President Trump on Friday said he “let everybody testify” in Special Counsel Robert Mueller’s investigation, amid a heated battle this week between the White House and congressional Democrats over subpoenas for testimony from former and current administration officials.
The president, departing the White House on Friday for Indianapolis, touted his administration’s transparency throughout the nearly two-year-long Russia investigation led by Mueller and his team. The president said his administration gave “1.4 million” documents as part of the probe.
“I let White House Counsel Don McGahn testify—I let everybody testify. I think McGahn did for 30 hours. I said I want everybody to testify,” Trump told reporters.
“I let everybody testify. There’s never ever been transparency like this,” he continued. “So we got a great ruling, we got the ruling which I knew we were going to get because I have nothing to do with Russia nor the campaign.”
The president underscored the findings in Mueller’s nearly 500-page report, which was released to the public and Congress in a redacted format last week. The report revealed that the special counsel did not find evidence of collusion between the 2016 Trump campaign and Russia—a conclusion Trump has touted and repeated for days.
“With all of this transparency, we finish. No collusion, no obstruction,” Trump said Friday. “But then I get out, the first day, they say, ‘let’s do it again.’ I say, that’s enough, we have to run a country. We have a very great country to run.”
Trump was referring to the sweeping Trump-focused investigations in the House of Representatives. This week, House Judiciary Committee Chairman Jerrold Nadler, D-N.Y., subpoenaed McGahn to testify before his panel. The White House blocked McGahn’s testimony, and the president vowed to fight “all” congressionally-issued subpoenas.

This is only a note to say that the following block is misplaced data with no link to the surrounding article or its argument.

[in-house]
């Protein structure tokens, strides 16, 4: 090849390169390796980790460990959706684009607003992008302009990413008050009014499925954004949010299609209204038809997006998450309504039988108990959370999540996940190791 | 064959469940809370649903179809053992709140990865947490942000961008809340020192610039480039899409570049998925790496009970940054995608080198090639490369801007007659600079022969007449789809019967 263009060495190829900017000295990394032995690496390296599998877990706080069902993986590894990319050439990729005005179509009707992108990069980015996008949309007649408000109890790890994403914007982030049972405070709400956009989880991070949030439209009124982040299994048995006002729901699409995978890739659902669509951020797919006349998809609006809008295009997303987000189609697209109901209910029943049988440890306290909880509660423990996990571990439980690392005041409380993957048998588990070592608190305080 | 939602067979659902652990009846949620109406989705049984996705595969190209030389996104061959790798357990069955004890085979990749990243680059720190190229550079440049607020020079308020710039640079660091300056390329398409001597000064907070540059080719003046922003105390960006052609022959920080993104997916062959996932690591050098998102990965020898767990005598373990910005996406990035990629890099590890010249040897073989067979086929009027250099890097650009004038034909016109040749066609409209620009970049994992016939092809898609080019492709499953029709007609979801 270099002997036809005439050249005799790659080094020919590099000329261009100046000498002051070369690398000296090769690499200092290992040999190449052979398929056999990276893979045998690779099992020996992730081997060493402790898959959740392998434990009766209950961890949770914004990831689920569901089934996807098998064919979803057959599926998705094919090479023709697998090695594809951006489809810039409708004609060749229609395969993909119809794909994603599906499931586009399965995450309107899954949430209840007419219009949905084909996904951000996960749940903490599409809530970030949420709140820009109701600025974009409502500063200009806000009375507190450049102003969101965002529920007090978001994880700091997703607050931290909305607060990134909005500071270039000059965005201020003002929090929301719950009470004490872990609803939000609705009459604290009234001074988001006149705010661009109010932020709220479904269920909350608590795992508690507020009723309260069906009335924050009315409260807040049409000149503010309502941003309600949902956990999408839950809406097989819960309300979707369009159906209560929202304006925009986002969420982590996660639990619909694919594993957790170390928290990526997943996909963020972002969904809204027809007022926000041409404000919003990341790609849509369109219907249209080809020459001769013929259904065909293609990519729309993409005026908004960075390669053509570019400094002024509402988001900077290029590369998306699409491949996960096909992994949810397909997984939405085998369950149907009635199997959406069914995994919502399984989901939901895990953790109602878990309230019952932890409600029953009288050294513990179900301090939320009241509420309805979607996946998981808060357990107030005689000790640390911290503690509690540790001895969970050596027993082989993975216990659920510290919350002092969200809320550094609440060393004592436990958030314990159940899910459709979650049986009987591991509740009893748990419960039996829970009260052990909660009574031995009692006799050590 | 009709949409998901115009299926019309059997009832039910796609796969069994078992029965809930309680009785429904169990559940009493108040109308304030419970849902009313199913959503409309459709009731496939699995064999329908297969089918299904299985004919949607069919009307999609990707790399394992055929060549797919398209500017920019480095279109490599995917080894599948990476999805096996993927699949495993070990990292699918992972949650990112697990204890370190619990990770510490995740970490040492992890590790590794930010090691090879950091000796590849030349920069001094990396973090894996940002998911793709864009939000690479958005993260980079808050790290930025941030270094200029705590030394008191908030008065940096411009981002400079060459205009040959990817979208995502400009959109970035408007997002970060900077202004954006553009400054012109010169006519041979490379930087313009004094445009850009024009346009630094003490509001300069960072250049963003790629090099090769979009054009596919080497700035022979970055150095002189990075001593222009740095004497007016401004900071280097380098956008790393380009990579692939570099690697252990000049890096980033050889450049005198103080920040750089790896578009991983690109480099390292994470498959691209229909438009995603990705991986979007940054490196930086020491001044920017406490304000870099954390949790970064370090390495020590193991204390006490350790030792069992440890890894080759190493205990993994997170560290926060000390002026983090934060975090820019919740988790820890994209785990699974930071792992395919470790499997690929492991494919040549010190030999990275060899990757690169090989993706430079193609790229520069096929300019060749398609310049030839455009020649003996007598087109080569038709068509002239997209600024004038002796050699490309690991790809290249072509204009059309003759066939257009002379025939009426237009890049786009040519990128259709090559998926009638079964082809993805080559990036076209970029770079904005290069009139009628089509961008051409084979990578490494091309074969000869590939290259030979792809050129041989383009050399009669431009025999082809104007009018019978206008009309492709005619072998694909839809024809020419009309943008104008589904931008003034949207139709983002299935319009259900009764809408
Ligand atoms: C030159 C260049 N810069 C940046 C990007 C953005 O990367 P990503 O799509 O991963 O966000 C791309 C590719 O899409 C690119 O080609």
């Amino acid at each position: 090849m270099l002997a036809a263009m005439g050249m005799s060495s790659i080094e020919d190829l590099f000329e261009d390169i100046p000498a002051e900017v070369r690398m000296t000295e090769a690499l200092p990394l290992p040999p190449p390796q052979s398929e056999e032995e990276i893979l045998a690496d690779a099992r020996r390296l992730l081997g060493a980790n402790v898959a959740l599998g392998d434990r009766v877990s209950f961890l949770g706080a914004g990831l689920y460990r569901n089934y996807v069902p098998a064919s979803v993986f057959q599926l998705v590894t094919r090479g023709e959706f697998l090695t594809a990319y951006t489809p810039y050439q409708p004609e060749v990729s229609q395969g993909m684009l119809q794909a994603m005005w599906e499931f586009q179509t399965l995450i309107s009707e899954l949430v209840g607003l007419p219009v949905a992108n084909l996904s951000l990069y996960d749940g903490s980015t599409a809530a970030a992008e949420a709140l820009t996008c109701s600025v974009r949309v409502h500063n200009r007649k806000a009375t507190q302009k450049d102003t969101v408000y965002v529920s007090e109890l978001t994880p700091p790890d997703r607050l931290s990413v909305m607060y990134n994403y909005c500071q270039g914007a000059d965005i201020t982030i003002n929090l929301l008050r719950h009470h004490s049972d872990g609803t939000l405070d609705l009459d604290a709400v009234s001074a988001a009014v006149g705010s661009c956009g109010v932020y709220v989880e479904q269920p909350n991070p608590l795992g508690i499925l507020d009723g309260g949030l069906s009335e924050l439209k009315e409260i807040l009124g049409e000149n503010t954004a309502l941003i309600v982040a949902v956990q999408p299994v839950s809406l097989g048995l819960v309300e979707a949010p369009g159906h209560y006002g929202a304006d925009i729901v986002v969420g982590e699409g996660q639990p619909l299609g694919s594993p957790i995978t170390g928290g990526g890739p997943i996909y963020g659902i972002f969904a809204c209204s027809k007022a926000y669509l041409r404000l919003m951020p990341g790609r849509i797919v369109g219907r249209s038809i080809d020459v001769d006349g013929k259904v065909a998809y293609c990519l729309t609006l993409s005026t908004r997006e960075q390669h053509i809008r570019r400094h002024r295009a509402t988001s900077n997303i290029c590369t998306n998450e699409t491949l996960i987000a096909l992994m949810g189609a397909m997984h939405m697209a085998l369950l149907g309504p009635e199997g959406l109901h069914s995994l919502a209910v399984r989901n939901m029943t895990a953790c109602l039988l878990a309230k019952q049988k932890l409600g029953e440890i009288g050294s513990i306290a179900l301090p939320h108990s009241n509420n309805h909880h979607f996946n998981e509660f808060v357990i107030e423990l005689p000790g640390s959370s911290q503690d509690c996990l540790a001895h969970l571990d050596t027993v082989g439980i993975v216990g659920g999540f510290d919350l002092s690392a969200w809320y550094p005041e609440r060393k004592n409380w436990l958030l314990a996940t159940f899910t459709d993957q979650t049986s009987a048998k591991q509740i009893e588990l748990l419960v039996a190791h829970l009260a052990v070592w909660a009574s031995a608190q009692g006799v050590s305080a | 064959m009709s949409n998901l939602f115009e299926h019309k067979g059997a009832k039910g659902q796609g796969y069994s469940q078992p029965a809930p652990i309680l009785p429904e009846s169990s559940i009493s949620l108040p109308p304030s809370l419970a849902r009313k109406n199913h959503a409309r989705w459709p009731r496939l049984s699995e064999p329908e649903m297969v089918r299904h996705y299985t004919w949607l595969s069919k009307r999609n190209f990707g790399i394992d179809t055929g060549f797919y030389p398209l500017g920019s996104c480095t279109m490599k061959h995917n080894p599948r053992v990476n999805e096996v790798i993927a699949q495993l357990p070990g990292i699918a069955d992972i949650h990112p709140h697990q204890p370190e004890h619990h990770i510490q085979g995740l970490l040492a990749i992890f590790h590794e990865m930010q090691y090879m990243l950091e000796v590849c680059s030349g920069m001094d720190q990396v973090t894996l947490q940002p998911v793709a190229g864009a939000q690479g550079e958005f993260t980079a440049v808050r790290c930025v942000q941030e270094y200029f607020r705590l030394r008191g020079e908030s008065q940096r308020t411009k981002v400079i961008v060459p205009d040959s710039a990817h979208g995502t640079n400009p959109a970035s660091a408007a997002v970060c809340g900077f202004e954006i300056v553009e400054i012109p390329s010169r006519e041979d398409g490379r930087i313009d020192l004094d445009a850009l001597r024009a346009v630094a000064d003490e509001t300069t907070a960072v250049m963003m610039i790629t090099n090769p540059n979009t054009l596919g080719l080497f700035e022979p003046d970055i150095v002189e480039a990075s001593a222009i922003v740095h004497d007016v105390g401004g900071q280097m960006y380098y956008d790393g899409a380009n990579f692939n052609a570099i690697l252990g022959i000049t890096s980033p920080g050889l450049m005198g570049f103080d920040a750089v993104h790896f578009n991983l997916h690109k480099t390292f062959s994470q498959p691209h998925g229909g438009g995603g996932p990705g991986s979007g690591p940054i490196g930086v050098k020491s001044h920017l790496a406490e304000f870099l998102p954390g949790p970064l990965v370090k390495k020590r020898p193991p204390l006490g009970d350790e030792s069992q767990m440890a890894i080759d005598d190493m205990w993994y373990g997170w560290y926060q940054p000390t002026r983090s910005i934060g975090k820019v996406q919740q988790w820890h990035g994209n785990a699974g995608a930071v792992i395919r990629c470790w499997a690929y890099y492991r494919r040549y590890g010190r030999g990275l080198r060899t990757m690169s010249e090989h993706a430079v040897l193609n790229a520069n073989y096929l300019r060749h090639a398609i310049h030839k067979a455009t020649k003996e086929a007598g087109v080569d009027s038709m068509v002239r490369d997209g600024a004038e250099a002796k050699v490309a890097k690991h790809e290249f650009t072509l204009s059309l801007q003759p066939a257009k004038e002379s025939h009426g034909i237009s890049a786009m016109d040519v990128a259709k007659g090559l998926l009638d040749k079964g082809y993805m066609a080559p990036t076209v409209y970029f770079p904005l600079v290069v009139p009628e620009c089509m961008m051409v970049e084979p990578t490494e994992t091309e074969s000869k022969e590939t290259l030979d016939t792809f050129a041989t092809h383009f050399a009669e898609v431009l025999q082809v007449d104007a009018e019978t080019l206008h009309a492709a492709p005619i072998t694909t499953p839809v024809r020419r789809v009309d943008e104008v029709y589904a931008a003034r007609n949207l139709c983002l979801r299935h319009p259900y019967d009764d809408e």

“Go through it with the House, the Senate, no collusion, no collusion; no obstruction, no obstruction—again? We have to go through it?” Trump said. “This is a pure political witch hunt. The only thing I did is make this country stronger.”
The president added: “So if I’m guilty of anything, it’s that I’ve been a great president and the Democrats don’t like it.”
But despite his comments, Mueller did not come to a conclusion on the matter of whether the president obstructed justice—rather, the report revealed an array of controversial actions and requests made by the president that were examined as part of Mueller’s obstruction inquiry.
“On June 17, 2017, the president called [White House Counsel Don] McGahn at home and directed him to call the Acting Attorney General and say that the Special Counsel had conflicts of interest and must be removed. McGahn did not carry out the direction, however, deciding that he would resign rather than trigger what he regarded as a potential Saturday Night Massacre,” the report stated, referencing the Watergate scandal.
The report also revealed that when the media reported on the president’s request for McGahn to have Mueller removed, the president directed White House officials “to tell McGahn to dispute the story and create a record stating he had not been ordered to have the special counsel removed.”
“McGahn refused to back away from what he remembered happening,” the report said.
The report went on to say that two days after the initial request to McGahn, the president made another attempt to “affect the course of the Russia investigation.”
McGahn’s interview with investigators factored prominently into this section, including a claim that McGahn disobeyed Trump’s call to have him seek Mueller’s removal.
This week, the president said he “never” told McGahn to fire Mueller, and that if he wanted to remove the special counsel, he “could have done it” himself.